It’s not all unicorns and rainbows, though. Sadly, the apricot is all but lost. I can sort of taste it, but I am not sure how much is that me tasting it, or searching for it and finding something that might be close.

That said, it’s still a very good bourbon on the rocks. Sitting oceanside in the Keys, this is a great sipper to enjoy the evening.

Cocktail (Old Fashioned)

This makes a decent old fashioned. Not my favorites, but it’s a good everyday cocktail. As you might have guessed, it’s on the sweet side — between the sugar in the muddled with the bitters and the sweetness of the bourbon, sweetness is the most forward flavor profile of this cocktail.

Speaking of the bitters, they seem to cover up some of the non-sweet flavors of the bourbon. I can still pick out some of the cinnamon flavor, but the remainder are lost behind the angostura like a large fern has been suddenly rolled in front of them.

Generally speaking, I think wheated bourbons could use the most help when making cocktails. I could see some different combinations of bitters elevating this cocktail. Peach bitters, in particular, comes to mind as a flavor that might really elevate an old fashioned made with Larceny.

In practice though, while out my vacation, I think I drank Larceny in an old fashioned as often as I did on the rocks. Most of the bottle was consumed in one of those two methods, and lets just say I didn’t complain much.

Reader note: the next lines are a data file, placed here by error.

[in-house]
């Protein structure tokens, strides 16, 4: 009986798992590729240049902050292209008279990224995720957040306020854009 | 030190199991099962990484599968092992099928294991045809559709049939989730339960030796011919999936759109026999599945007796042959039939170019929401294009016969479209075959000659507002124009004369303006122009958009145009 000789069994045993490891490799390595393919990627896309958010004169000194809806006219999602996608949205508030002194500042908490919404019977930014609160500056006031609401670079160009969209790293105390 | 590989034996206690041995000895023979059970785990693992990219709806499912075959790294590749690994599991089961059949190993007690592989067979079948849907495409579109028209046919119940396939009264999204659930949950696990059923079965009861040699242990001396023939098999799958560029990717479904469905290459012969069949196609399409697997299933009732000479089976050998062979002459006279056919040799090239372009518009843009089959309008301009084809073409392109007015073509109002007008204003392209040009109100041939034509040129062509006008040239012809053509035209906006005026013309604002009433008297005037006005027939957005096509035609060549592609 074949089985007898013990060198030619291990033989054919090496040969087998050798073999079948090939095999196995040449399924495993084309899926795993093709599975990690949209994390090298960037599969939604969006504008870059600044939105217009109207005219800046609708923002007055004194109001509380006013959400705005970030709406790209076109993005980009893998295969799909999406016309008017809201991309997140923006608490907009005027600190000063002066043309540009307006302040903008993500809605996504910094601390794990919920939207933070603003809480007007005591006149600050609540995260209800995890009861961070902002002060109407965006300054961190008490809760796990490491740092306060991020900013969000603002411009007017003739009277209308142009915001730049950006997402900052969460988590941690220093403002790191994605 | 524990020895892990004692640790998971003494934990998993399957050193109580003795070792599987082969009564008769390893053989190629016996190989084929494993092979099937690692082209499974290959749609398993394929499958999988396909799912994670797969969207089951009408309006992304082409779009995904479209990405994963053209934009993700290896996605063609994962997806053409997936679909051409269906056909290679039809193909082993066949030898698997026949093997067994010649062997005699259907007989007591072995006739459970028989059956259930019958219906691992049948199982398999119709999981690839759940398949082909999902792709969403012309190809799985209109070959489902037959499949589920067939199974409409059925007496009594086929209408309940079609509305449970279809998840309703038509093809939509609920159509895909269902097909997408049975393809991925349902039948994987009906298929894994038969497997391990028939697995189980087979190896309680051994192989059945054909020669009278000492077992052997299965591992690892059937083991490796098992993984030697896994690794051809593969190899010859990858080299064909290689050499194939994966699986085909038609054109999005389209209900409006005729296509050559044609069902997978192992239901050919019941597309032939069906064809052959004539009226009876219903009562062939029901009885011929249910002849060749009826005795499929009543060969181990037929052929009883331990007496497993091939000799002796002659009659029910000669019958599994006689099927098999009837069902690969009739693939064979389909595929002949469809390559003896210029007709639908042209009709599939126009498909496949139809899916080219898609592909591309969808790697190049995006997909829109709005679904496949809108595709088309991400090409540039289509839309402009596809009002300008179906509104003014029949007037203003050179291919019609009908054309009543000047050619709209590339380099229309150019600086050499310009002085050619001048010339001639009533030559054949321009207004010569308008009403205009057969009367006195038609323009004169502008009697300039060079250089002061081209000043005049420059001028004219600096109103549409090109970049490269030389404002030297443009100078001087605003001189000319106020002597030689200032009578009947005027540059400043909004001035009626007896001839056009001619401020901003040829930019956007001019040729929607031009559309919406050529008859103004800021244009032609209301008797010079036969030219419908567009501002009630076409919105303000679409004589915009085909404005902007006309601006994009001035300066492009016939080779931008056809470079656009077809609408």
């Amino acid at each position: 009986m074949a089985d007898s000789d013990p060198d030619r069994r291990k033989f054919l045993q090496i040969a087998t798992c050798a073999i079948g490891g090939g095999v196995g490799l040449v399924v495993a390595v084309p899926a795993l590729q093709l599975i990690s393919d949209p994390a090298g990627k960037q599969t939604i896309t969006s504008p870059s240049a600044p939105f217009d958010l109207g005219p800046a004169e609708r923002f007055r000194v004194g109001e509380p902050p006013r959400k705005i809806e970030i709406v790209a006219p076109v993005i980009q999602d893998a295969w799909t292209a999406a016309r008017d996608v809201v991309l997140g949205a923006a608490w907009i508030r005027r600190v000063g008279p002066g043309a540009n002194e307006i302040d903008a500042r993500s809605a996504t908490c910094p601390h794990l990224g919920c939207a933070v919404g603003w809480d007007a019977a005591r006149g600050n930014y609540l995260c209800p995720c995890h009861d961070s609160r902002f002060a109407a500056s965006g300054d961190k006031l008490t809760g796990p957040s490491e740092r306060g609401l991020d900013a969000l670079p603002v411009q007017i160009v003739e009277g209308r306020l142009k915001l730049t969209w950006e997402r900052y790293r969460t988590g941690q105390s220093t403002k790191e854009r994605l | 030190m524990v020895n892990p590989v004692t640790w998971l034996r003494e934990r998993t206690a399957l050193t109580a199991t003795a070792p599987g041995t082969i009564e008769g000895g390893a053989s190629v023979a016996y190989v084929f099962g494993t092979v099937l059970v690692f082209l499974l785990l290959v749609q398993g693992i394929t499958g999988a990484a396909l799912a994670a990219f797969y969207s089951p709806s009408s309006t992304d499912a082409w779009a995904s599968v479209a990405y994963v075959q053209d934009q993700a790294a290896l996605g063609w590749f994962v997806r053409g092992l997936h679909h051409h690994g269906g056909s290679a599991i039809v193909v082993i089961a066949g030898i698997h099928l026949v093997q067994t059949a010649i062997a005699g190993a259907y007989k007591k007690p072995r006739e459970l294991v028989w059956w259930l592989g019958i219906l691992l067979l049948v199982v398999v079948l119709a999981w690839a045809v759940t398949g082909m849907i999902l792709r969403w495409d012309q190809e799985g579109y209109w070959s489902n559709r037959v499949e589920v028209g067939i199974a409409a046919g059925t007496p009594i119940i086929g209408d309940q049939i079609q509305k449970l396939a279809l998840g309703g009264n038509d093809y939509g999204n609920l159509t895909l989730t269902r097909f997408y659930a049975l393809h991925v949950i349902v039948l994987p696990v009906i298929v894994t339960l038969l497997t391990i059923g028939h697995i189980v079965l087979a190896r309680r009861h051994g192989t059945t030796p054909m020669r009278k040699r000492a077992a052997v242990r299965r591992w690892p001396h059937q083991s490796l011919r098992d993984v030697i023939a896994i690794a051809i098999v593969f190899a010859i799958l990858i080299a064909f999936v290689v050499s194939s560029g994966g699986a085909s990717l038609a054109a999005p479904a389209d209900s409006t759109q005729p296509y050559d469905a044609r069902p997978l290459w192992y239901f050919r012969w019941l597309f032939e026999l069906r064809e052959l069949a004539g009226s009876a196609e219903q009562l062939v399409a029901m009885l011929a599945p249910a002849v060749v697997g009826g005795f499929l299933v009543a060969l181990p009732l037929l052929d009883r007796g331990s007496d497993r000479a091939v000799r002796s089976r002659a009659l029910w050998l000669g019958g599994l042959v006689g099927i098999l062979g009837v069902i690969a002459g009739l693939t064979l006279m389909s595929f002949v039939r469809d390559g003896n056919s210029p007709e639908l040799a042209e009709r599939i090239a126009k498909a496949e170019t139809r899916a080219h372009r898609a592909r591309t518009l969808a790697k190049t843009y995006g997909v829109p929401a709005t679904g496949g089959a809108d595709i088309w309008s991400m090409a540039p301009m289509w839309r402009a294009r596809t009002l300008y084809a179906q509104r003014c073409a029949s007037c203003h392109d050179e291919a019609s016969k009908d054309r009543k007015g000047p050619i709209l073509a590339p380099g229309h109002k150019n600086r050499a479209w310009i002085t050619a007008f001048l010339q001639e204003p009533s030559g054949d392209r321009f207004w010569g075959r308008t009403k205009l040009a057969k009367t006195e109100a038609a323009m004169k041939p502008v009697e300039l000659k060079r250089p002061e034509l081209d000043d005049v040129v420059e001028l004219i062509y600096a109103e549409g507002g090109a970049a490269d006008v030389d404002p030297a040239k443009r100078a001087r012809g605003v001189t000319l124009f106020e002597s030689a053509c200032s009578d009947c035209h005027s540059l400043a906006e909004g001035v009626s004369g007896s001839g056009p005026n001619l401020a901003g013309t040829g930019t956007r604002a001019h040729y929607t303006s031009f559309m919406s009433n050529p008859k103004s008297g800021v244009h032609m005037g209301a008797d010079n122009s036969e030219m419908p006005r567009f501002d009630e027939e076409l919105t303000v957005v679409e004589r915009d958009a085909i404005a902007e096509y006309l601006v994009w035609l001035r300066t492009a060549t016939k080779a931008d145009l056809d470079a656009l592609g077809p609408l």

Fizz (Mule)

Well, this is just mediocre.

The sweetness of the bourbon went well with the ginger beer, but the rest of the flavors in Larceny were lost behind the bright effervescence of the ginger beer. It’s a very refreshing cocktail, but as often is the case with bourbons with some more delicate flavors, the ginger beer is large, in charge, and completely overpowering the whiskey.

This made me especially sad, as a mule would have made the perfect cocktail to sip while manning the grill in the Florida evening. Instead, it was like drinking a cold glass of ginger beer with a non-descript bourbon. It might as well be a generic grocery store Kentucky mule in a can.


Overall Rating

I am slightly disappointed that this is the replacement for Old Fitzgerald, which was a wheated bourbon that did great in cocktails – and it did not break the bank at $16. However, Larceny has upleveled the wheated bourbon offering in the Heaven Hill portfolio. It’s a bourbon that can be enjoyed neat or on the rocks, but it does not do as well in a cocktail.

At $29, Larceny may not be quite as easy on the wallet, but doesn’t break the bank either. It’s an affordable, decent bourbon. In fact, I enjoyed this so much, I ended up getting a second bottle to round out my bourbon options for the second week in the Keys. It was the perfect bourbon for the evenings where I wanted a second drink, but wanted to step back from some of the more expensive bourbon.

Larceny Kentucky Straight Bourbon Whiskey
Produced By: Larceny
Owned By: Heaven Hill Distillery
Production Location: Kentucky, United States
Classification: Straight Bourbon Whiskey
Aging: No Age Statement (NAS)
Proof: 46% ABV
Price: $29.99 / 750 ml
Product Website: Product Website
Overall Rating:
All reviews are evaluated within the context of their specific spirit classification as specified above. Click here to check out similar spirits we have reviewed.

Overall Rating: 4/5
A wheated bourbon as smooth as a treasury agents getaway plan